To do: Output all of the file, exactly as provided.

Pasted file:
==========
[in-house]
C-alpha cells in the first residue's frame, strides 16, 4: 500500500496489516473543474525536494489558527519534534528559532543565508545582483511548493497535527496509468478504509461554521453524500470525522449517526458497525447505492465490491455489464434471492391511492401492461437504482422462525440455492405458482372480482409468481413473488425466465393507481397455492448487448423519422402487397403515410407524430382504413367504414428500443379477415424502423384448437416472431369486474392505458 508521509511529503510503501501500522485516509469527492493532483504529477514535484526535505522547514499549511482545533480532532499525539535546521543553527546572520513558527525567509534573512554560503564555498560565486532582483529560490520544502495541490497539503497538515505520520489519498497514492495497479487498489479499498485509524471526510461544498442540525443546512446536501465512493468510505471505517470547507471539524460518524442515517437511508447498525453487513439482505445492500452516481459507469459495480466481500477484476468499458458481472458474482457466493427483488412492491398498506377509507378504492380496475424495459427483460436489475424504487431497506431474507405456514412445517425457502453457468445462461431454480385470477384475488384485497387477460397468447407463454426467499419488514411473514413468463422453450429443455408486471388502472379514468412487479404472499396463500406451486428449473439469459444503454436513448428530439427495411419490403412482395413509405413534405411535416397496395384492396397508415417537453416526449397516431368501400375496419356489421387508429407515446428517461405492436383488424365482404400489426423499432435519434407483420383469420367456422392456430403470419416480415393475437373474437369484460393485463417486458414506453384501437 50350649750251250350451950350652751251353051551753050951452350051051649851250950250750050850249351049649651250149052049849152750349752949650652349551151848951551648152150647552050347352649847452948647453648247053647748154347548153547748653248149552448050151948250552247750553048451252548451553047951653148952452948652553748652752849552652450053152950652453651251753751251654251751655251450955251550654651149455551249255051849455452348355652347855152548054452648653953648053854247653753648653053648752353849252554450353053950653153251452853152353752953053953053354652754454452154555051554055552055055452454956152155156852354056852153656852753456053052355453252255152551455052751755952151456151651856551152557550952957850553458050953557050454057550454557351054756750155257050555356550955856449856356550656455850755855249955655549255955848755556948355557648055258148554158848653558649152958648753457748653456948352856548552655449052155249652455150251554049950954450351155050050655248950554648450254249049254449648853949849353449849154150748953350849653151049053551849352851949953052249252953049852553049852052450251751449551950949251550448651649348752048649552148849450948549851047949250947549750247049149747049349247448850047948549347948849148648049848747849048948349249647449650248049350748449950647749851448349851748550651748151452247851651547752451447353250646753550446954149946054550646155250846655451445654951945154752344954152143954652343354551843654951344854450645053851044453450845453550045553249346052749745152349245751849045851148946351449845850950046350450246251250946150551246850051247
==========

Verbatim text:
[in-house]
C-alpha cells in the first residue's frame, strides 16, 4: 500500500496489516473543474525536494489558527519534534528559532543565508545582483511548493497535527496509468478504509461554521453524500470525522449517526458497525447505492465490491455489464434471492391511492401492461437504482422462525440455492405458482372480482409468481413473488425466465393507481397455492448487448423519422402487397403515410407524430382504413367504414428500443379477415424502423384448437416472431369486474392505458 508521509511529503510503501501500522485516509469527492493532483504529477514535484526535505522547514499549511482545533480532532499525539535546521543553527546572520513558527525567509534573512554560503564555498560565486532582483529560490520544502495541490497539503497538515505520520489519498497514492495497479487498489479499498485509524471526510461544498442540525443546512446536501465512493468510505471505517470547507471539524460518524442515517437511508447498525453487513439482505445492500452516481459507469459495480466481500477484476468499458458481472458474482457466493427483488412492491398498506377509507378504492380496475424495459427483460436489475424504487431497506431474507405456514412445517425457502453457468445462461431454480385470477384475488384485497387477460397468447407463454426467499419488514411473514413468463422453450429443455408486471388502472379514468412487479404472499396463500406451486428449473439469459444503454436513448428530439427495411419490403412482395413509405413534405411535416397496395384492396397508415417537453416526449397516431368501400375496419356489421387508429407515446428517461405492436383488424365482404400489426423499432435519434407483420383469420367456422392456430403470419416480415393475437373474437369484460393485463417486458414506453384501437 50350649750251250350451950350652751251353051551753050951452350051051649851250950250750050850249351049649651250149052049849152750349752949650652349551151848951551648152150647552050347352649847452948647453648247053647748154347548153547748653248149552448050151948250552247750553048451252548451553047951653148952452948652553748652752849552652450053152950652453651251753751251654251751655251450955251550654651149455551249255051849455452348355652347855152548054452648653953648053854247653753648653053648752353849252554450353053950653153251452853152353752953053953053354652754454452154555051554055552055055452454956152155156852354056852153656852753456053052355453252255152551455052751755952151456151651856551152557550952957850553458050953557050454057550454557351054756750155257050555356550955856449856356550656455850755855249955655549255955848755556948355557648055258148554158848653558649152958648753457748653456948352856548552655449052155249652455150251554049950954450351155050050655248950554648450254249049254449648853949849353449849154150748953350849653151049053551849352851949953052249252953049852553049852052450251751449551950949251550448651649348752048649552148849450948549851047949250947549750247049149747049349247448850047948549347948849148648049848747849048948349249647449650248049350748449950647749851448349851748550651748151452247851651547752451447353250646753550446954149946054550646155250846655451445654951945154752344954152143954652343354551843654951344854450645053851044453450845453550045553249346052749745152349245751849045851148946351449845850950046350450246251250946150551246850051247